-Particle acceleration in accretion flows and relativistic jets
-Transport and acceleration in non-linear regimes
-Magnetic turbulence in astrophysical plasmas: properties from large to small scales and effects on particle transport
-Theoretical models and numerical simulations of particle transport and acceleration


Silvia Perri (Chair, Università della Calabria, Rende, Italy)
Elena Amato (co-chair, INAF, Osservatorio Astrofisico di Arcetri, Italy)
Gianfranco Brunetti (IRA-INAF, Bologna, Italy)
Andrei Bykov (Ioffe Institute, St. Petersburg, Russia)
Silvia Dalla (University of Central Lancashire, Preston, UK)
Horst Fichtner (Ruhr-Universität Bochum, Germany)
Natasha Jeffrey (University of Glasgow, UK)
William H. Matthaeus (University of Delaware, USA)
Reinout J. van Weeren (Leiden University, The Netherlands)
Gaetano Zimbardo (Università della Calabria, Rende, Italy)

For further info visit


From First Stars to Life: Science with the OST

from Sian Giles [May 23, 2018]

Scientific Rationale: The infrared is the key wavelength regime for understanding the formation and early evolution of galaxies, stars and planetary systems. These wavelengths probe the obscured Universe from Cosmic Dawn to proto-planetary disks tracing both the dust and the dominant atomic, ionic and molecular cooling lines. When studied together, dust continuum and lines allow us to trace the chemical enrichment of the gas in the Universe and the physical processes which determine the evolution from the primordial gas to habitable exoplanets. In particular, the infrared is host to a series of molecular bio-markers that can be used to characterize the atmospheres of exoplanets. Only in the IR can we follow the water trail in the Universe, from distant galaxies down to the solar system.

Building on the success of the previous far-IR missions (IRAS, ISO, Spitzer, Herschel and Planck) and their importance for the European astronomical community, the goal of this workshop is to bring together the community in order to home in on the most pressing questions a next-generation far-IR facility (such as the Origins Space Telescope) would be able to tackle. The Workshop will focus on the following themes:

• The rise of metals and dust
• Cosmic Dawn and the adolescent Universe
• The Starburst-AGN connection: finding the hidden supermassive black holes
• Stars and ISM: the baryonic cycle
• Astrochemistry
• The Solar System & protoplanetary disks
• Characterization of Exoplanets

The Origins Space Telescope (OST) is one of four NASA 2020 Decadal survey missions currently under study. OST will carry a suite of instruments covering the 6 to 600 microns and with its cooled telescope (down to 4K) will deliver superb imaging and spectroscopic capabilities including far infrared polarimetry. The aim of the Workshop is to bring together -primarily but not exclusively- European scientists interested in the OST to discuss potential science projects.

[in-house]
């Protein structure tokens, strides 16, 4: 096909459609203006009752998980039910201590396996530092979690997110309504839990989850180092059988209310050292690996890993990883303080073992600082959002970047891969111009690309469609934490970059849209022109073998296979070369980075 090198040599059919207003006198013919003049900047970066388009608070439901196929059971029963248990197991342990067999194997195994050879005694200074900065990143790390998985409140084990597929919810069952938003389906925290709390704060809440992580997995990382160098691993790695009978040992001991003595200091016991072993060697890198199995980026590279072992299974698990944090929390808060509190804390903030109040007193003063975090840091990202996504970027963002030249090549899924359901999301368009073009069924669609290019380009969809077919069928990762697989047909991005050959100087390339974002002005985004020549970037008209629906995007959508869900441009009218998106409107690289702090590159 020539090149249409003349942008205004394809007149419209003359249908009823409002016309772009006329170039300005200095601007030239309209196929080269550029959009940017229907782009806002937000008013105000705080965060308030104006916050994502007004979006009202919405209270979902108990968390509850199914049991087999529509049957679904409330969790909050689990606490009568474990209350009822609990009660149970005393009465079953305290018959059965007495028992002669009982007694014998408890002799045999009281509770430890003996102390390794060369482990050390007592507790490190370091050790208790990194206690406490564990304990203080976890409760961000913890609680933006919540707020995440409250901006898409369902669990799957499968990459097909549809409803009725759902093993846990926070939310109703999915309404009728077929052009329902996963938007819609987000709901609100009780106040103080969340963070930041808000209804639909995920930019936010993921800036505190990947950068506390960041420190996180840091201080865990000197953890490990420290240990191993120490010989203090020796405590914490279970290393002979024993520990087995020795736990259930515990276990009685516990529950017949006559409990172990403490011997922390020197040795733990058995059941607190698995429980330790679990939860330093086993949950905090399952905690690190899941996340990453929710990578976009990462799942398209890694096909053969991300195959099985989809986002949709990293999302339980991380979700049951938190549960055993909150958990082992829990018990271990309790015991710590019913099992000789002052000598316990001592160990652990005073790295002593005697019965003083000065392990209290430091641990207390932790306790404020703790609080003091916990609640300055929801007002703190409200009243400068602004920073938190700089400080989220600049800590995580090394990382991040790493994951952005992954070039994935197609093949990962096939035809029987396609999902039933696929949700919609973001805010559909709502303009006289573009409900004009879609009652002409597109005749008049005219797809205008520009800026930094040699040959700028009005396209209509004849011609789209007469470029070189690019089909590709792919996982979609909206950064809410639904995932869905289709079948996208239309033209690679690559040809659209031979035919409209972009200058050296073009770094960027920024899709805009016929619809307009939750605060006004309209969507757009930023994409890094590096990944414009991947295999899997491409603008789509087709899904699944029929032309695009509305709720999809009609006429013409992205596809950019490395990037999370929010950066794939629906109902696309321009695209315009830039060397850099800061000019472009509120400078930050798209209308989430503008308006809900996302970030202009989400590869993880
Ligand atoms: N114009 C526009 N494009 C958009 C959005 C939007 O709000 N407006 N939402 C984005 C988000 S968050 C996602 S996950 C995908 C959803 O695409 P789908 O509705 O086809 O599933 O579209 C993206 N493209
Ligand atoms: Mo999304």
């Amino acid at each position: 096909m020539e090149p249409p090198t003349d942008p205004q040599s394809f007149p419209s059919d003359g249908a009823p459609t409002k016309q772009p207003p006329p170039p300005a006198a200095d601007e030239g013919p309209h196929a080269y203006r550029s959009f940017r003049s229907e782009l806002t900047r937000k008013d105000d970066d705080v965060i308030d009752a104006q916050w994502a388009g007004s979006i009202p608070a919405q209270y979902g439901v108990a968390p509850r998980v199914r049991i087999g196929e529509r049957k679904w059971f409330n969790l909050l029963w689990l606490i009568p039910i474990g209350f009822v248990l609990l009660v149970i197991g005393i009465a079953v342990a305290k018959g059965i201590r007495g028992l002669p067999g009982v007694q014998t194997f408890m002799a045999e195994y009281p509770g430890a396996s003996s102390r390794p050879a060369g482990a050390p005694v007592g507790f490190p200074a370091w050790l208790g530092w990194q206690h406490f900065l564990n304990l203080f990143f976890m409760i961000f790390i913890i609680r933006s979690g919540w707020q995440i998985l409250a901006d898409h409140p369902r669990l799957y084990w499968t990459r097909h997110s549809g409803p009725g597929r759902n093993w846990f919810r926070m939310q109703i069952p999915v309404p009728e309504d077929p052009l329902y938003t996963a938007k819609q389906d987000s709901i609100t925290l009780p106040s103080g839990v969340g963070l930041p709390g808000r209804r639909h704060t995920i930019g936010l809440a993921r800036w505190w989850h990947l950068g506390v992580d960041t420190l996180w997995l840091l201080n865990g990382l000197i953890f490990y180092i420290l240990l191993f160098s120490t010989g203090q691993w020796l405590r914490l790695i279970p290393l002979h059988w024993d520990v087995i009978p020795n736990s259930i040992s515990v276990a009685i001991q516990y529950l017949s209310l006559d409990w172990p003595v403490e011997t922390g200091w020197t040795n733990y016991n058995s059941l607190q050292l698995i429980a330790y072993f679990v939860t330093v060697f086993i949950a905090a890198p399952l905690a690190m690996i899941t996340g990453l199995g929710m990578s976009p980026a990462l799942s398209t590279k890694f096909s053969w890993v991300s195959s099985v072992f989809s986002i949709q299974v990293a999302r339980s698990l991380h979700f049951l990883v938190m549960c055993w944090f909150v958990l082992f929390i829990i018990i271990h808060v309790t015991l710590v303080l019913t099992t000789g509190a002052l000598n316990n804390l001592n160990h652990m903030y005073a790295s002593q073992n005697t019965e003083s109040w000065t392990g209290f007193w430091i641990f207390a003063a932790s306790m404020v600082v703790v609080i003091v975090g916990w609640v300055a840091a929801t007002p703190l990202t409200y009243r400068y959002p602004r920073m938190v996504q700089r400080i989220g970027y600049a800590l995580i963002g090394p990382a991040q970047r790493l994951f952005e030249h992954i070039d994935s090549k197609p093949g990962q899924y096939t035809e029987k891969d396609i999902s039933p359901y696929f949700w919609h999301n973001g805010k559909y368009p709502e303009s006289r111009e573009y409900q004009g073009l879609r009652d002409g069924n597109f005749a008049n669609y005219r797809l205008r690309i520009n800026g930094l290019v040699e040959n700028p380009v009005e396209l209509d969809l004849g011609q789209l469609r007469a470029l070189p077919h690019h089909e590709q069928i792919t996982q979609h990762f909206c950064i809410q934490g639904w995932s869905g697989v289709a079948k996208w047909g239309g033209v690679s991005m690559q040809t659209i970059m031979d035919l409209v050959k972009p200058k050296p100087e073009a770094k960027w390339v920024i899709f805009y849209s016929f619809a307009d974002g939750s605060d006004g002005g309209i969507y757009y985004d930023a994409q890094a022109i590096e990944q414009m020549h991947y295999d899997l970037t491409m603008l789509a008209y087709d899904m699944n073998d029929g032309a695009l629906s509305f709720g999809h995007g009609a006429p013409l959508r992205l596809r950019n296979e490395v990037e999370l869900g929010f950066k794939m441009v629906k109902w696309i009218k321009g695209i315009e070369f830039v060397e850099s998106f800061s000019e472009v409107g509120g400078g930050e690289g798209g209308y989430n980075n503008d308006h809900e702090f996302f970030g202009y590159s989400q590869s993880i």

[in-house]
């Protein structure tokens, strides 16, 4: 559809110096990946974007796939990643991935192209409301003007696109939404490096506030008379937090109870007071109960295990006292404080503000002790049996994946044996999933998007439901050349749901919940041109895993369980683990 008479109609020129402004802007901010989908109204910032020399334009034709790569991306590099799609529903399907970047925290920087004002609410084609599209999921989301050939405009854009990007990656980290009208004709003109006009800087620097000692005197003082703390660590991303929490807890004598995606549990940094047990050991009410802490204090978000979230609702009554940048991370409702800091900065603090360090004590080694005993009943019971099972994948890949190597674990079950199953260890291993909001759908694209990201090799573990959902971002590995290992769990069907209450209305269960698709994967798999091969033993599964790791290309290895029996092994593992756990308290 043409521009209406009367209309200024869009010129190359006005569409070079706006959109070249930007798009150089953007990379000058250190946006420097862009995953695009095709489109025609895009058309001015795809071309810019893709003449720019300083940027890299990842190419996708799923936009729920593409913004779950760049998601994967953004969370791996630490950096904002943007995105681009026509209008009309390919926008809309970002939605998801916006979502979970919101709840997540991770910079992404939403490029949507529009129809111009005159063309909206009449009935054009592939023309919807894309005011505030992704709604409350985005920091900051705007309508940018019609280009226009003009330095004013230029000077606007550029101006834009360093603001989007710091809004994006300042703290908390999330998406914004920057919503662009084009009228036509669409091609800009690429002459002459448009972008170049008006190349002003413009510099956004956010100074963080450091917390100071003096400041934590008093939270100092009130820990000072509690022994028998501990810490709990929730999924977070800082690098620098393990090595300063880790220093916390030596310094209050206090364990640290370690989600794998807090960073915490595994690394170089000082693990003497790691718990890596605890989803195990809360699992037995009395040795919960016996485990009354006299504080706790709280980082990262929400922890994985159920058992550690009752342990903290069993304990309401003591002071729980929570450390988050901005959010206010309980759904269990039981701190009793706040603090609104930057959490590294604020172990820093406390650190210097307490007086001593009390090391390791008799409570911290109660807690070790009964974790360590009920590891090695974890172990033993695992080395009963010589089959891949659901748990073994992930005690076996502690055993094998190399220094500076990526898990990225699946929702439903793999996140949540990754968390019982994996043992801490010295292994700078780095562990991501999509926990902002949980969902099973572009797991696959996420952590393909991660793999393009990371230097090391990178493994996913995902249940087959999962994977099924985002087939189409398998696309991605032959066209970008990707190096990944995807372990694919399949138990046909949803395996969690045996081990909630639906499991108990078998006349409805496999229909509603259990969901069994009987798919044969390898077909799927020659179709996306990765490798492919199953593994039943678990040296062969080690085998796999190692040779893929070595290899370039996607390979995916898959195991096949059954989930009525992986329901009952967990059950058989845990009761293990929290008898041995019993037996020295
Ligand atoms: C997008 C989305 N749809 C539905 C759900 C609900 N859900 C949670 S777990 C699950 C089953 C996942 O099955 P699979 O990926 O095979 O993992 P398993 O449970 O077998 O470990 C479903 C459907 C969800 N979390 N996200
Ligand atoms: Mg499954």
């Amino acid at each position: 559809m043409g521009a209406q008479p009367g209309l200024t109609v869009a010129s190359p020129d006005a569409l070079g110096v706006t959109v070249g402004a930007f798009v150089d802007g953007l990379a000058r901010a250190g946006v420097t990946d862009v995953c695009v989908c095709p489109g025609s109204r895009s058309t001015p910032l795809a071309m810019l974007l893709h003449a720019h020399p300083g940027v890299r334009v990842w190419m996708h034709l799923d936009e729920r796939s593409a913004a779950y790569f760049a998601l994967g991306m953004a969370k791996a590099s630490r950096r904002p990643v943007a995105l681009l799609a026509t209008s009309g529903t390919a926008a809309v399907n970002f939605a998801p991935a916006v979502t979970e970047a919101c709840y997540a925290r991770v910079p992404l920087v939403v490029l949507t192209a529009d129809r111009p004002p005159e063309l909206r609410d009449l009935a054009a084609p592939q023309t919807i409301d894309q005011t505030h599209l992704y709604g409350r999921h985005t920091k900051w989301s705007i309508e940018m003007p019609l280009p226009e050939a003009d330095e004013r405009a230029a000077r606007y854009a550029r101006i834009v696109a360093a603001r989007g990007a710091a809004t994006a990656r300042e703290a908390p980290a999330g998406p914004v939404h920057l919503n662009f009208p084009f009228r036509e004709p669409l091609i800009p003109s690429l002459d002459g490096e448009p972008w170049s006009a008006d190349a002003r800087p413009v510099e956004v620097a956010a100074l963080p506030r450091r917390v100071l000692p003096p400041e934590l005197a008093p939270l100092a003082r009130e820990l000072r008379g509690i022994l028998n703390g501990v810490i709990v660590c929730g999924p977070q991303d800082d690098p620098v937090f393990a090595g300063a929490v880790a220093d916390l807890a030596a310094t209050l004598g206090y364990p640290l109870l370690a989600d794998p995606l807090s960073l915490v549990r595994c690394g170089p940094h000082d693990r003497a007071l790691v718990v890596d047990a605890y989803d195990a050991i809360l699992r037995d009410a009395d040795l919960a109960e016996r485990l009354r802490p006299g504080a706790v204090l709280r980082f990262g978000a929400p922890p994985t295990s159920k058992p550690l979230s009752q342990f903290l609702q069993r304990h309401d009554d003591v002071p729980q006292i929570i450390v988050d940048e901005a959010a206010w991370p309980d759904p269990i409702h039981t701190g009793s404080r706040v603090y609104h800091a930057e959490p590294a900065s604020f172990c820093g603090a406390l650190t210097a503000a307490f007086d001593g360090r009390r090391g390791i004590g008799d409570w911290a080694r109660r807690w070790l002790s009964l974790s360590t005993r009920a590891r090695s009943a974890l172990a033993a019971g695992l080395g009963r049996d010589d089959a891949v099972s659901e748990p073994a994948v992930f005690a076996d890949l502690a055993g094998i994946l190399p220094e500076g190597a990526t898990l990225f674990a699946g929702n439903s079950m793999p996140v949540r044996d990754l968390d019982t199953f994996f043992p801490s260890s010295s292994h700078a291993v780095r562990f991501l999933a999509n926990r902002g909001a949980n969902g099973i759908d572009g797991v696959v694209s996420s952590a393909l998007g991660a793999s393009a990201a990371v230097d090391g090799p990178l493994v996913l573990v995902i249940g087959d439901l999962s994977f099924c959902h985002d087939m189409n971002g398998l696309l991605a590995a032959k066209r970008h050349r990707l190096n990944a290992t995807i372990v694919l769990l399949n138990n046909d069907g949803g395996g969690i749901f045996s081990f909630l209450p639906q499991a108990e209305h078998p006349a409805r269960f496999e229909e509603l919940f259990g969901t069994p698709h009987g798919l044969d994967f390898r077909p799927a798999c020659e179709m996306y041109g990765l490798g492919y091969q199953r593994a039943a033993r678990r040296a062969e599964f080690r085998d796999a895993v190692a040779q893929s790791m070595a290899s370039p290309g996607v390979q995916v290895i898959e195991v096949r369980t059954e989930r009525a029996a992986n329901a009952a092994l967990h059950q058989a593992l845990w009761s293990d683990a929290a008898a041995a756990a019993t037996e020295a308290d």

The format: The Workshop will consist of invited talks from the OST team introducing the capabilities of the instruments and the main OST science areas, as well as, contributed talks from the community. We ask interested participants to consult the OST webpages (accessible through the Workshop page) and come prepared to discuss their science projects, posters are also welcome. The audience is limited to 100 people.

Place of the Workshop: it will be held in the Physics Department, University of Oxford, UK, during September 4-7, 2018. There will be a small registration fee (~80 GBP) to cover coffee breaks and lunches.

Registration is now open:
Abstract submission:
Abstracts will be accepted until August 1st 2018

D. Rigopoulou (Univ. of Oxford, co-Chair), S. Aalto (Chalmers Univ. Of Technology, co-Chair), A. Cooray (UC Irvine), E. De Beck (Chalmers Univ. of Technology), M. Gerin (Paris Observatory), M. Griffin (Univ. of Cardiff), F. Helmich (SRON), M. Meixner (Space Telescope Science Institute), M. Wiedner (Paris Observatory), P. Hartogh (Max-Planck for Solar System Research)



ESA Research Fellowships in Space Science

from Nicolas Labrosse [June 21, 2018]

The European Space Agency awards several postdoctoral fellowships each year.

The aim of these fellowships is to provide scientists in their early career, holding a PhD or the equivalent degree, with the means of performing research in fields related to the ESA Science Programme.

Areas of research include planetary science, astronomy and astrophysics, solar and solar-terrestrial science, plasma physics and fundamental physics. The fellowships have a duration of two years, with the possible extension to three years, and are tenable at the European Space Research and Technology Centre (ESTEC) in Noordwijk, Netherlands, or at the European Space Astronomy Centre (ESAC) in Villafranca del Castillo, near Madrid, Spain.

Applications are now solicited for fellowships in space science to begin in the fall of 2019. Preference will be given to applications submitted by candidates in an early stage of their career. Candidates not holding a PhD yet are encouraged to apply, but they must provide evidence of receiving their degree before starting the fellowship.